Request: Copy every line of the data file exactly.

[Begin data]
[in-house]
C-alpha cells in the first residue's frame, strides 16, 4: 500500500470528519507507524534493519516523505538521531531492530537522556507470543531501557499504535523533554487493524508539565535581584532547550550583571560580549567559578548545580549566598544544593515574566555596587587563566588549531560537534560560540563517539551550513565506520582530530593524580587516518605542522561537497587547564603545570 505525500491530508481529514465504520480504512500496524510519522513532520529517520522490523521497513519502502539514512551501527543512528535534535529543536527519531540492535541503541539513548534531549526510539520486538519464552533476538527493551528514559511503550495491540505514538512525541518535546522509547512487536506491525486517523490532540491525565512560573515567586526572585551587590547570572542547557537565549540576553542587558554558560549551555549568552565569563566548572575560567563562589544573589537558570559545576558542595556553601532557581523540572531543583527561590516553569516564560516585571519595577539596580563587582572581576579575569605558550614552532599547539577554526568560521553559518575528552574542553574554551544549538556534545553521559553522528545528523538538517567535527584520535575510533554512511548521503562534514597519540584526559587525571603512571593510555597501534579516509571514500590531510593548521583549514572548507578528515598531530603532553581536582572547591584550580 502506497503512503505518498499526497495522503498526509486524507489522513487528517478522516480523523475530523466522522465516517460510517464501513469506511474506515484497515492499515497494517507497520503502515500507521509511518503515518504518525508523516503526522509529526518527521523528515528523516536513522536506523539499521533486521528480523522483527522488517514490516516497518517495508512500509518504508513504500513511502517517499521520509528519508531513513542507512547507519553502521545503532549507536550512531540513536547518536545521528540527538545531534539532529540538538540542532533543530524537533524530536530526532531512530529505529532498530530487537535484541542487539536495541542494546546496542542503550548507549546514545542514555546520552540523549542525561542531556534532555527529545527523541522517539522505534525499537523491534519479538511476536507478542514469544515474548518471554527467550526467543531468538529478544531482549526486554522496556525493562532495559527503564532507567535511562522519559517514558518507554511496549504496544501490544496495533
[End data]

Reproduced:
[in-house]
C-alpha cells in the first residue's frame, strides 16, 4: 500500500470528519507507524534493519516523505538521531531492530537522556507470543531501557499504535523533554487493524508539565535581584532547550550583571560580549567559578548545580549566598544544593515574566555596587587563566588549531560537534560560540563517539551550513565506520582530530593524580587516518605542522561537497587547564603545570 505525500491530508481529514465504520480504512500496524510519522513532520529517520522490523521497513519502502539514512551501527543512528535534535529543536527519531540492535541503541539513548534531549526510539520486538519464552533476538527493551528514559511503550495491540505514538512525541518535546522509547512487536506491525486517523490532540491525565512560573515567586526572585551587590547570572542547557537565549540576553542587558554558560549551555549568552565569563566548572575560567563562589544573589537558570559545576558542595556553601532557581523540572531543583527561590516553569516564560516585571519595577539596580563587582572581576579575569605558550614552532599547539577554526568560521553559518575528552574542553574554551544549538556534545553521559553522528545528523538538517567535527584520535575510533554512511548521503562534514597519540584526559587525571603512571593510555597501534579516509571514500590531510593548521583549514572548507578528515598531530603532553581536582572547591584550580 502506497503512503505518498499526497495522503498526509486524507489522513487528517478522516480523523475530523466522522465516517460510517464501513469506511474506515484497515492499515497494517507497520503502515500507521509511518503515518504518525508523516503526522509529526518527521523528515528523516536513522536506523539499521533486521528480523522483527522488517514490516516497518517495508512500509518504508513504500513511502517517499521520509528519508531513513542507512547507519553502521545503532549507536550512531540513536547518536545521528540527538545531534539532529540538538540542532533543530524537533524530536530526532531512530529505529532498530530487537535484541542487539536495541542494546546496542542503550548507549546514545542514555546520552540523549542525561542531556534532555527529545527523541522517539522505534525499537523491534519479538511476536507478542514469544515474548518471554527467550526467543531468538529478544531482549526486554522496556525493562532495559527503564532507567535511562522519559517514558518507554511496549504496544501490544496495533